Men and the Classroom: Gender Imbalances in Teaching

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Sheelagh Drudy
Routledge, 2005 - Education - 192 pages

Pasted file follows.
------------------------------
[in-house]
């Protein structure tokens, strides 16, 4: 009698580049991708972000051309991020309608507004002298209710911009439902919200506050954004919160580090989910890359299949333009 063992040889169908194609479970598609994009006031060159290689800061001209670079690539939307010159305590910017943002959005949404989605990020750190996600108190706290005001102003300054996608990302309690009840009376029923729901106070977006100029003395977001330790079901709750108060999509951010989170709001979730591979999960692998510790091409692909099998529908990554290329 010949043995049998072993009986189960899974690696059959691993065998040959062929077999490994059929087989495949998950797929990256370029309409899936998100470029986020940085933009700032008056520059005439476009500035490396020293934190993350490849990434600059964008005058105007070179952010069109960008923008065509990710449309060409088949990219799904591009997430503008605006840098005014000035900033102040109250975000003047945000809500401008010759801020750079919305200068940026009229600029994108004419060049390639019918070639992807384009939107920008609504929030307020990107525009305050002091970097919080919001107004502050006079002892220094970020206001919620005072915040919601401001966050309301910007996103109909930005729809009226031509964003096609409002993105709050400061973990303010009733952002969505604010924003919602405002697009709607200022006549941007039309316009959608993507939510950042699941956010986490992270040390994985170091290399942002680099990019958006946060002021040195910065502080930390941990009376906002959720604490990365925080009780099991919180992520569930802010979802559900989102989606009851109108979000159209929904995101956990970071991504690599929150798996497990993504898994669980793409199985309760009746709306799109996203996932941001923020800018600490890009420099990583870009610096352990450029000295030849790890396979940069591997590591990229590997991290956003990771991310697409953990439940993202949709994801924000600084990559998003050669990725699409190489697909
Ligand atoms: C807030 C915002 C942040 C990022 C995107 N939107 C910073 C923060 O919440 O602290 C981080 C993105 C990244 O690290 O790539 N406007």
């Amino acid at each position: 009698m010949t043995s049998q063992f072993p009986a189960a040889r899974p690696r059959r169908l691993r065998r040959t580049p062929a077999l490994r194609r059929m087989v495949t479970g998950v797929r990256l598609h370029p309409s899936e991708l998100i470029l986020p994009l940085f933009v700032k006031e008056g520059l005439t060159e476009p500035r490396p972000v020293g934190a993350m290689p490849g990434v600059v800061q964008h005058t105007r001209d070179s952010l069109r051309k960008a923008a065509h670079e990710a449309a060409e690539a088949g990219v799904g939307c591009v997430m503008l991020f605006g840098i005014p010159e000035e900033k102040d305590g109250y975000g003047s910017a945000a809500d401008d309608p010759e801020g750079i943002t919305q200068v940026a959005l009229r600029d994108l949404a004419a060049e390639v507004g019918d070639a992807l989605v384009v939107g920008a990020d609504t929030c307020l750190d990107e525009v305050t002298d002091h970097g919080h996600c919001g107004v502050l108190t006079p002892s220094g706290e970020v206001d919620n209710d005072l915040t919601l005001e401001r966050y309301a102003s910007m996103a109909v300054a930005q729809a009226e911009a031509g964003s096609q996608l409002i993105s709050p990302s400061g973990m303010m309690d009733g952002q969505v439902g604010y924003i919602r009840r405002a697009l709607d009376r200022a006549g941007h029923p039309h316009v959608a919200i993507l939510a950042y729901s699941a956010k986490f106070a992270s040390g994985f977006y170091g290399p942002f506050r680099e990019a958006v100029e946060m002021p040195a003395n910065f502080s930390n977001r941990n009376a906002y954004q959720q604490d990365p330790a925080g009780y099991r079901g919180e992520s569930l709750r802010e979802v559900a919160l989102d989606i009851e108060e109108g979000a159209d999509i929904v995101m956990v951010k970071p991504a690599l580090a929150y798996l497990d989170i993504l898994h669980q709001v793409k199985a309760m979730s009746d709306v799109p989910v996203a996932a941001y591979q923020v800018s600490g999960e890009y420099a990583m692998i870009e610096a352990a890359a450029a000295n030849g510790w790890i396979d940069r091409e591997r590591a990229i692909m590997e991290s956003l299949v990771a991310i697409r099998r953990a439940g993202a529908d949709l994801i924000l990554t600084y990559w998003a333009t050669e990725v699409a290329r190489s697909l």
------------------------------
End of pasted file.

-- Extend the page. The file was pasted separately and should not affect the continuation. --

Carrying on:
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The teaching of young children has long been dominated by women. This global phenomenon is firmly rooted in issues related to economic development, urbanization, the position of women in society, cultural definitions of masculinity and the values of children and childcare. Yet, amongst the media scare stories and moral panics about underachieving boys, there are surprisingly few empirically supported answers to vital questions such as: - Does the feminization of the profession really give rise to other social problems in boys? - Will more male role-models in schools create a down-turn in youth crime? - Has the level of family breakdowns created a more urgent need for male teachers than ever before? - How is the relationship of gender and teaching considered within a framework of feminist theory? - Why are male teachers, especially in early years settings, treated with such deep suspicion? The authors of this groundbreaking book have undertaken the largest, most in-depth study ever carried out on this topic, in order to assess both teachers and students' views across primary education. proportion of men entering the primary teaching profession, but many short-term and more achievable strategies are also suggested here which could be implemented by policy-makers and senior managers quickly and effectively. Academics, students and researchers will also find a long overdue expose of one of the most critical issues facing the teaching profession today.

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